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Thursday, 14 June 2007
Page: 113

Mr BAKER (9:39 AM) —I rise this morning to support and comment on the Australian government’s initiatives for education. In a regional area such as Braddon, located on an island off the mainland, the need for quality education and knowledge is vital for the continuing sustainability and growth of the region. In Braddon we are very fortunate that we have secured very exciting and leading-edge education and knowledge transfer initiatives that not only build on the skills base of our region but also drive innovation and development within my electorate.

My region of Braddon has to its credit a quality university, the University of Tasmania, which is developing leading-edge studies in knowledge creation in the science of regional studies as well as providing a wide variety of faculties to local students in business studies, computer science, arts, law and education. I am a graduate with an education degree from the University of Tasmania, and I am currently studying commerce/law. These facilities are so important to the progress of our region.

As a specialist knowledge base for regional-specific learning, I am proud to say that in recent years we have secured the Rural Clinical School, which is meeting the challenge of providing an education to medical students specialising in rural medicine. Additionally, we are ensuring strong innovation and leading-edge knowledge transfer to our important agricultural industry through the agricultural research centre located within the Burnie campus. Thanks to the previous Minister for Vocational and Technical Education, the Hon. Gary Hardgrave, we have secured an Australian technical college for our skills based learning in the trades area of the future.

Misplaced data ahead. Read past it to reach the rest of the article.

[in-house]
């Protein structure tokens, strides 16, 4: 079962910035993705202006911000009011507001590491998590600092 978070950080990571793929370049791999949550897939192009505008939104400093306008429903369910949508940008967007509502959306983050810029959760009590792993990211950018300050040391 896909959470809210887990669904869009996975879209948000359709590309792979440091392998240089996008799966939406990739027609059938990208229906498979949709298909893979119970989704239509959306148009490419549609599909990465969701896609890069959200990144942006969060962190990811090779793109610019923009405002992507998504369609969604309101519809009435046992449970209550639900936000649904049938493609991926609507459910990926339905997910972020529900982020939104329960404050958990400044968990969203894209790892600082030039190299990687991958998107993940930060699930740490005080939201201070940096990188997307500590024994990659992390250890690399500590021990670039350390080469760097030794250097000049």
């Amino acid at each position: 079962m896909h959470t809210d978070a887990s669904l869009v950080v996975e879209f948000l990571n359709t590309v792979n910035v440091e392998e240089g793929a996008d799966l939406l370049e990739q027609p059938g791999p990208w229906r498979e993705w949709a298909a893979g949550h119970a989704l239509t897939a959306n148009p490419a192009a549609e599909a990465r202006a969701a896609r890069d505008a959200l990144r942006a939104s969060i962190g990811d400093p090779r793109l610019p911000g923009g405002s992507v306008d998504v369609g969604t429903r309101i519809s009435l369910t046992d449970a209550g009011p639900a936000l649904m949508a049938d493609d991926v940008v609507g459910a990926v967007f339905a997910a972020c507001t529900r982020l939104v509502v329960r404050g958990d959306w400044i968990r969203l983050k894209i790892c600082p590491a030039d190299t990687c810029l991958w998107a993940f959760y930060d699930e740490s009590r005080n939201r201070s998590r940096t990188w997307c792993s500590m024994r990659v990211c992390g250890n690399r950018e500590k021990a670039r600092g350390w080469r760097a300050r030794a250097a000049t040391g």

Mr Deputy Speaker Causley, as you would appreciate, education does not stop at university. I have mentioned the Australian technical college, but we also have a variety of high schools that continue to develop education applicable to the region. Our local schools have also benefited greatly from the Investing in Our Schools Program from which Tasmania, as a whole, has benefited by some $2.4 million for very worthwhile programs to improve the learning environment for our students.

As a high school teacher in a previous life, I am very aware of the importance education and knowledge have for both the individual and a regional area. For this reason, I have supported the pilot of a program with the name of PICSIE, which enables the cross-pollination of working universities in developing the science skills of students from an early age through to high school.

I commend the government’s budget initiatives in education, in particular the $5 billion Higher Education Endowment Fund, which will provide a base for the continued development of capital works and research within our university facilities. This program is complemented by the $1.7 billion Realising Our Potential program, which incorporates $638 million for VET funding and $843 million for our schools. With such exciting initiatives, complemented by the Australian government’s skills and apprenticeship learning programs, Braddon, as a regional area, stands strong to work within the global community.